Movement of water through the xylem is passive and does not require energy from the plant. The xylem tubes are small enough to take advantage of capillary action (with the help of some of water’s more unusual properties) to draw water up from the roots to replace what has been lost due to evaporation through the stomata.
This effectively creates “chains” of water that lead from the roots to the leaves. If an insufficient amount of water is available, at first these chains will shrink, causing the plant to droop. This can be seen in a slightly underwatered plant that starts to wilt. In the early stages, this can be corrected by watering the plant, which should respond fairly quickly (within an hour or so) by replacing the lost water and swelling back to normal appearance.
If the plant continues to dehydrate due to lack of water, the water chains will get thin enough to begin to break, causing air pockets to develop. Once enough of the chains have been broken, the plant will go into “terminal wilt,” will no longer respond to watering, and will die.
While it is usual to consider the xylem as carrying water, hormones, and nutrients, and the phloem as transporting water, hormones, and sugars, in some cases, such as with maple trees, sugars stored in the roots can use the xylem as a pathway to lift them up. Maple syrup is collected by piercing the xylem to collect this sugar sap, which is then boiled to condense and thicken.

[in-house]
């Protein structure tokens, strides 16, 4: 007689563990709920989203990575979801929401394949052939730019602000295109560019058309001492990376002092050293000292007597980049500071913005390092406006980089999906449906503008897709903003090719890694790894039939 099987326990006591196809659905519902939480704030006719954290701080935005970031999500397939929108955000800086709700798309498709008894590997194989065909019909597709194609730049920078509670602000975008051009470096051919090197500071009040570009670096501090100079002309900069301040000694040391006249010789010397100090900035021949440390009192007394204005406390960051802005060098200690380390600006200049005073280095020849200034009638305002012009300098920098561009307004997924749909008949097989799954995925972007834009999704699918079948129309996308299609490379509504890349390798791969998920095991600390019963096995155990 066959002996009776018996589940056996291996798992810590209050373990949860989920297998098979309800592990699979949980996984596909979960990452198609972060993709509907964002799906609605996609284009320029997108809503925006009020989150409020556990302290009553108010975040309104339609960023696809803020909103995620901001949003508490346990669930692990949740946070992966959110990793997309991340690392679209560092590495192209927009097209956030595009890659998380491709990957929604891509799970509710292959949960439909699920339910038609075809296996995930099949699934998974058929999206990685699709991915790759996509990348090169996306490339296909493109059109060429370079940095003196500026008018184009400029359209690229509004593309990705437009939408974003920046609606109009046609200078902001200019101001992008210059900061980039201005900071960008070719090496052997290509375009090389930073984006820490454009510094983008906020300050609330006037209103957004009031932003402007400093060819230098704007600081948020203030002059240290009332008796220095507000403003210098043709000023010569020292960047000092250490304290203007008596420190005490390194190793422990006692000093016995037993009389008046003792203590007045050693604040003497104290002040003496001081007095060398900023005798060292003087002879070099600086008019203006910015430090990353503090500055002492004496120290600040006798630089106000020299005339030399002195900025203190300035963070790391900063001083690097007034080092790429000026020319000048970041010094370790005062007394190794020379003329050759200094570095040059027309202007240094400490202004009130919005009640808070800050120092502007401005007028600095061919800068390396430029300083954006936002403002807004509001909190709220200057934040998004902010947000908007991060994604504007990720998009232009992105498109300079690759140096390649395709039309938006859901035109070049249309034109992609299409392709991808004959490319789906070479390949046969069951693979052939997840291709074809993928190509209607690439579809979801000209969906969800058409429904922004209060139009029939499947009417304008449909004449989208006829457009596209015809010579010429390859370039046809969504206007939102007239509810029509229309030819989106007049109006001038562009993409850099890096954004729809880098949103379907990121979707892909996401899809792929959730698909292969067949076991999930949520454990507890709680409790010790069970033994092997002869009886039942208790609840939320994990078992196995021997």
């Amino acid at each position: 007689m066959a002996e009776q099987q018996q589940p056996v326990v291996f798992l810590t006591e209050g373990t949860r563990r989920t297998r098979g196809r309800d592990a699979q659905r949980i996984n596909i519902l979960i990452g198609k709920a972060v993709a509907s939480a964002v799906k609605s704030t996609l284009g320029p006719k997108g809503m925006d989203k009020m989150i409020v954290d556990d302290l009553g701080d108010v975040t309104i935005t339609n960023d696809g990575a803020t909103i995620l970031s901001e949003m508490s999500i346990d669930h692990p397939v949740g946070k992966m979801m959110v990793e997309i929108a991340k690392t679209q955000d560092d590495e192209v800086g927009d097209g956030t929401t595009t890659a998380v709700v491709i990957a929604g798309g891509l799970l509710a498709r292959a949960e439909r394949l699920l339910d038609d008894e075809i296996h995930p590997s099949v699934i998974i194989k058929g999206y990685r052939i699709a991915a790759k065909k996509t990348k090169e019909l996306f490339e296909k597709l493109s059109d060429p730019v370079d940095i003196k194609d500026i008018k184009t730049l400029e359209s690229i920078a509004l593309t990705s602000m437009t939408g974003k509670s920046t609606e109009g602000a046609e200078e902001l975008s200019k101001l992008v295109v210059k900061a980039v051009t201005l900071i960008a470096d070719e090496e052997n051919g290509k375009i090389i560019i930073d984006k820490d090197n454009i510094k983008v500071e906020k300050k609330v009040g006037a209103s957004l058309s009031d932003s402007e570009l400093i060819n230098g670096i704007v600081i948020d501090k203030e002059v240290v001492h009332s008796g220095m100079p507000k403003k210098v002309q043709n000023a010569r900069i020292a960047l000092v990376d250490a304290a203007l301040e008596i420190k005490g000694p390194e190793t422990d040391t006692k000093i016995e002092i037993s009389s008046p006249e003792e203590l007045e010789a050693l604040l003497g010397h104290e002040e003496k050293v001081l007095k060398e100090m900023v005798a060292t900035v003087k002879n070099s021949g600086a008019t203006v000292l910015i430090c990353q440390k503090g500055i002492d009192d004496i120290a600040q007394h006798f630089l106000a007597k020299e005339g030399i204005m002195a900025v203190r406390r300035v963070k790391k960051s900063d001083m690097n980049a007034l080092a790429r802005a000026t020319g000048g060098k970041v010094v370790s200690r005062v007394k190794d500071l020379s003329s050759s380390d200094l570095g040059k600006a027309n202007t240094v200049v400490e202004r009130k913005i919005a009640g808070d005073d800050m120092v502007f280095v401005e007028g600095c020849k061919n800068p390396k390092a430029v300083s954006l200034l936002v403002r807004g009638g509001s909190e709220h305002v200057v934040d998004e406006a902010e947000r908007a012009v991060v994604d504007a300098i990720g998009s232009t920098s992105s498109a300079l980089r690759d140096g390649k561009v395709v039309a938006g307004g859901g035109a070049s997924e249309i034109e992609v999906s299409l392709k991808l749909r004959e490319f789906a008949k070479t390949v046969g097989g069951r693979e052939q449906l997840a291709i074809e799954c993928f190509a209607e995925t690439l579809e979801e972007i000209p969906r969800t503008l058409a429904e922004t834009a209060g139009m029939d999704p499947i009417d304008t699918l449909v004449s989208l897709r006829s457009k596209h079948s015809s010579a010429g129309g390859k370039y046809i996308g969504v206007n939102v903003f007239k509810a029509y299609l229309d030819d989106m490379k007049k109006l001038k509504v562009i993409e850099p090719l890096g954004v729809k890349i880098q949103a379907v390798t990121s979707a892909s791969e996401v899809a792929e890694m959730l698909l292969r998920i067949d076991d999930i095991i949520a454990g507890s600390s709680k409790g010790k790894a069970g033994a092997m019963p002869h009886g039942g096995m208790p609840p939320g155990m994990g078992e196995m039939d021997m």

Vascular land plants can grow taller than their non-vascular counterparts such as mosses and algae in part because the xylem gives strength and structure to the plant stems.
Can’t Cross the Cambium
The vascular cambium layer often forms as a cylinder along the stem (or trunk), with the xylem (wood) on one side and the phloem (bark) on the other. The vascular cambium has a concentration of meristem (building block) cells which are used to increase both the xylem to the inside and the phloem on the outside.
Read also: Seeds and Meristems
As an example, tree trunks add a yearly layer of wood (tree rings) formed from xylem, and the cambium grows a new layer of xylem to replace the old one. As the inner wood diameter increases, the cambium on the phloem side adds additional cells as needed.
Go with the Phloem
While the xylem carries water and nutrients in only one direction (from the roots to the leaves), the phloem carries sugars, hormones, amino acids, and relocating nutrients around the plant from stores (where the resources are in the plant) to sinks (where the resources are needed). For example, in the spring, sugars stored in the roots are moved to new growth sinks to plant growth. During photosynthesis the sugars made in the leaves act as stores that can be transported to sinks such as the roots (to prepare for the following spring) or to flowers and fruits.
When growing vascular plants, it is helpful to be at least acquainted with vascular systems. By understanding that guard cells close at night, it becomes apparent that supplemental carbon dioxide is better used during the day. By understanding that guard cells close in extreme heat, it is easier to comprehend why plant growth “stalls” during a heat wave. Each piece of the puzzle makes it easier to get the big picture.